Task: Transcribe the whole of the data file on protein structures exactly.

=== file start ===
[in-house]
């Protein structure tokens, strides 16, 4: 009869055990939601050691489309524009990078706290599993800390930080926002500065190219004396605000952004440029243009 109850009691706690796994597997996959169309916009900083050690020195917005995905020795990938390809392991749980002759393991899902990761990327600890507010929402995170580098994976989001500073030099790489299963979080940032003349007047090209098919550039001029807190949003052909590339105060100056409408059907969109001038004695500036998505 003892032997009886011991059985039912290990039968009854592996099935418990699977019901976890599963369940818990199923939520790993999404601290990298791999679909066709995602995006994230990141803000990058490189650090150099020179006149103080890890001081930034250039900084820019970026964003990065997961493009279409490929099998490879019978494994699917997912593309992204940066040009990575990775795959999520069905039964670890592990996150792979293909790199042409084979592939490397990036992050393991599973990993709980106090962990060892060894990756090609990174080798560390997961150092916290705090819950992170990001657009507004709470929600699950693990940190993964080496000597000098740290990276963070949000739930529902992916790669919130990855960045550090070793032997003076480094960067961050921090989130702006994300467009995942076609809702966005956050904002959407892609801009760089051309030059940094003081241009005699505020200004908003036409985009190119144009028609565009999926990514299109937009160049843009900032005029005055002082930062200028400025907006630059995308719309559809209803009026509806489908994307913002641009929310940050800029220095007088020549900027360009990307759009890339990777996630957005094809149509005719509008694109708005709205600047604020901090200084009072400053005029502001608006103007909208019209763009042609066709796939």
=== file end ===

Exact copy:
[in-house]
């Protein structure tokens, strides 16, 4: 009869055990939601050691489309524009990078706290599993800390930080926002500065190219004396605000952004440029243009 109850009691706690796994597997996959169309916009900083050690020195917005995905020795990938390809392991749980002759393991899902990761990327600890507010929402995170580098994976989001500073030099790489299963979080940032003349007047090209098919550039001029807190949003052909590339105060100056409408059907969109001038004695500036998505 003892032997009886011991059985039912290990039968009854592996099935418990699977019901976890599963369940818990199923939520790993999404601290990298791999679909066709995602995006994230990141803000990058490189650090150099020179006149103080890890001081930034250039900084820019970026964003990065997961493009279409490929099998490879019978494994699917997912593309992204940066040009990575990775795959999520069905039964670890592990996150792979293909790199042409084979592939490397990036992050393991599973990993709980106090962990060892060894990756090609990174080798560390997961150092916290705090819950992170990001657009507004709470929600699950693990940190993964080496000597000098740290990276963070949000739930529902992916790669919130990855960045550090070793032997003076480094960067961050921090989130702006994300467009995942076609809702966005956050904002959407892609801009760089051309030059940094003081241009005699505020200004908003036409985009190119144009028609565009999926990514299109937009160049843009900032005029005055002082930062200028400025907006630059995308719309559809209803009026509806489908994307913002641009929310940050800029220095007088020549900027360009990307759009890339990777996630957005094809149509005719509008694109708005709205600047604020901090200084009072400053005029502001608006103007909208019209763009042609066709796939």